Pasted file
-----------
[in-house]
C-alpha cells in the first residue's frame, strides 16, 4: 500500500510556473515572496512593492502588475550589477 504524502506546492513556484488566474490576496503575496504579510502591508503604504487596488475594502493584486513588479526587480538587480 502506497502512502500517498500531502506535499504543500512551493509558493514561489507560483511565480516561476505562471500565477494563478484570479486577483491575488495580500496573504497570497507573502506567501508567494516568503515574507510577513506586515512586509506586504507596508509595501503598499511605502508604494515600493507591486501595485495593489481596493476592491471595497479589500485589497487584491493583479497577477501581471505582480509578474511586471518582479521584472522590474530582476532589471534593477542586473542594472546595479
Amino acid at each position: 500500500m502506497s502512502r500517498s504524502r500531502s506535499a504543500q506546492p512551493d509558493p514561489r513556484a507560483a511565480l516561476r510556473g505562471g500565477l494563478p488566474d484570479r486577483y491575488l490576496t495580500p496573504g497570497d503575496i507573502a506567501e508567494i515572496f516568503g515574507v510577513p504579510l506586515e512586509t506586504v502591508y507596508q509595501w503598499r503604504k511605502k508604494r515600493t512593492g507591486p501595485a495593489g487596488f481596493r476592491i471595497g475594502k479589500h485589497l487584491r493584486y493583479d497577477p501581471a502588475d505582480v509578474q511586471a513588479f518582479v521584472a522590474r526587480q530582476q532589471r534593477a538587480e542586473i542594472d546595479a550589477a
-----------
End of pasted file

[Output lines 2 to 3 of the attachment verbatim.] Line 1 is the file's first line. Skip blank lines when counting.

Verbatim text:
C-alpha cells in the first residue's frame, strides 16, 4: 500500500510556473515572496512593492502588475550589477 504524502506546492513556484488566474490576496503575496504579510502591508503604504487596488475594502493584486513588479526587480538587480 502506497502512502500517498500531502506535499504543500512551493509558493514561489507560483511565480516561476505562471500565477494563478484570479486577483491575488495580500496573504497570497507573502506567501508567494516568503515574507510577513506586515512586509506586504507596508509595501503598499511605502508604494515600493507591486501595485495593489481596493476592491471595497479589500485589497487584491493583479497577477501581471505582480509578474511586471518582479521584472522590474530582476532589471534593477542586473542594472546595479
Amino acid at each position: 500500500m502506497s502512502r500517498s504524502r500531502s506535499a504543500q506546492p512551493d509558493p514561489r513556484a507560483a511565480l516561476r510556473g505562471g500565477l494563478p488566474d484570479r486577483y491575488l490576496t495580500p496573504g497570497d503575496i507573502a506567501e508567494i515572496f516568503g515574507v510577513p504579510l506586515e512586509t506586504v502591508y507596508q509595501w503598499r503604504k511605502k508604494r515600493t512593492g507591486p501595485a495593489g487596488f481596493r476592491i471595497g475594502k479589500h485589497l487584491r493584486y493583479d497577477p501581471a502588475d505582480v509578474q511586471a513588479f518582479v521584472a522590474r526587480q530582476q532589471r534593477a538587480e542586473i542594472d546595479a550589477a